It was about a year ago that I started helping my friend Shaun Haurin with a recording project he wanted to work on called Mr. Xquisite. He wrote the lyrics for most of the tracks (with the exception of an early version of “Fuzzy Logic”). I wrote the music and produced the sessions. The song below, “Secret Sharer,” is the strongest of the tracks that came out of that project. I think we were trying to sound like The Glove. I’m singing on this one and doing my best Robert Smith impersonation…
It’s that time of year again… School’s out in a few weeks, and my mind is turning toward creative projects I’ll want to tackle over the summer. Right now, I have two in mind. The first is a short work of nonfiction about a fairly obscure album by a legendary band that I’ve always been a fan of. Assuming all goes according to plan, the other project will be an extremely obscure album by an even more obscure band that nobody has ever been a fan of–yet!
With any luck, I’ll get to talk about the book project somewhere down the line. For now, here’s what’s up with the music…
My friend Shaun Haurin got in touch with me a while back to ask if I’d be interested in writing some music for a concept album he had in mind. He and I met when we were both on the editorial board of a local literary magazine, and then we were in a couple of writers groups together. A few years back, I edited a volume of short stories he wrote for PS Books titled Public Displays of Affectation.
Given our track record of working together, collaborating on an album sounded like it could be fun. But there was a catch: Shaun has no real musical training to speak of. As a result, we frequently have conversations that go something like this:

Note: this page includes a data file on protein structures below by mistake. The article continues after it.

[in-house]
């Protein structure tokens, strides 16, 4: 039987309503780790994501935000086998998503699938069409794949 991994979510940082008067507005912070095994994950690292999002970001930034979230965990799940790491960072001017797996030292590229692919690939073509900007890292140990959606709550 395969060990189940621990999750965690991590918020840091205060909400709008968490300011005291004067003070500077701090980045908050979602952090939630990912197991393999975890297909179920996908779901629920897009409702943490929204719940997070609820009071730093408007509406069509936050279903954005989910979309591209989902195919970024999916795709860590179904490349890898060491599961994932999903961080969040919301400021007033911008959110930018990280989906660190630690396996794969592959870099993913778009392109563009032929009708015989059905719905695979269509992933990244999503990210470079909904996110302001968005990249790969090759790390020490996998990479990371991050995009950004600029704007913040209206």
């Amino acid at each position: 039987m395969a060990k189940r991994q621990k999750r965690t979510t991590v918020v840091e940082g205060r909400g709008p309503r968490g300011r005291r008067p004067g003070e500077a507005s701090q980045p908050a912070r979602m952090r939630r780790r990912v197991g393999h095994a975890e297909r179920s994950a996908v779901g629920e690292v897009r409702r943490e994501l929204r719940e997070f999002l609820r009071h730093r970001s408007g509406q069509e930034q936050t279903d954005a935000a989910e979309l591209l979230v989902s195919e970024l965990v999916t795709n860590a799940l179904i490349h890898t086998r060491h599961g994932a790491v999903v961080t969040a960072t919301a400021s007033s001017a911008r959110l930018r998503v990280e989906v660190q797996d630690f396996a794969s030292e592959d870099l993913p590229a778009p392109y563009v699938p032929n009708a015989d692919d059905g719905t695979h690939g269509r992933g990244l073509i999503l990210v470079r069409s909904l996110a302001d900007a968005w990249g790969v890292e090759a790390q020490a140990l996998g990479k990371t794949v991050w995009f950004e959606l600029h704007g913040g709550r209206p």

Me: Any thoughts on how you want this one to sound?
Shaun: Hard-driving and fast, like a maelstrom of sound and fury with a real punk edge. Like someone losing his mind. Completely schizophrenic.
Me: Like this?
Shaun: No, not like that. More like the Cure’s “Pillbox Tales.”
Me: Uhh… (Taking a second to find the song on YouTube.) Okay, like this?
Shaun: Kind of. But with the sound of breaking glass. Not actual breaking glass, but the sound that the sound of breaking glass sounds like. Something big we can use as a leitmotif throughout the song.
Me: Wow. Leitmotif.
Shaun: Nice word, huh?
Me: Very nice.
Shaun: I learned it in college.
It’s a challenging process–and fun, too. I’m writing music that I never would have written on my own, and as a result, I’m also pushing into new territory. Here’s a brief snippet of the song we were working on when we had the conversation above:
Definitely different from anything I’ve recorded in the past! The song is called “The Bride (A Web of Men),” and it’s based on Marcel DuChamp’s The Bride Stripped Bare by Her Bachelors, Even. (Hence the “breaking glass” request.) So far, we have rough sketches of three songs down, and there will likely be a total of nine for the whole project. They range in style from very heavy (like “The Bride”) to mellow and jazzy.
Shaun has proposed Mr Xquisite as a band name, and the album will be called Doppelgangerous, as his lyrics swirl around themes of doubling and duplicity. In terms of my own role in the project, I’m reminded of something I read about the recording of Pink Floyd’s The Wall. Basically, Roger Waters described the sounds he wanted, then David Gilmour and the other members of the band brought the album to life. Of course, working relations in Mr Xquisite are much healthier than they were in Pink Floyd, so we should be able to get the album done without all the melodrama. (Or so one hopes.)
More to come as our work continues…
In the latest installment of my podcast, “Inexplicable Need: An Interview with Shaun Haurin,” I get into a heated discussion with a former student about how to address a former professor and also about the title of one of my favorite short story collections. I then interview Shaun Haurin, the author of the collection, and find out that I was wrong. The podcast also includes a pair of readings from the book in question, Public Displays of Affectation.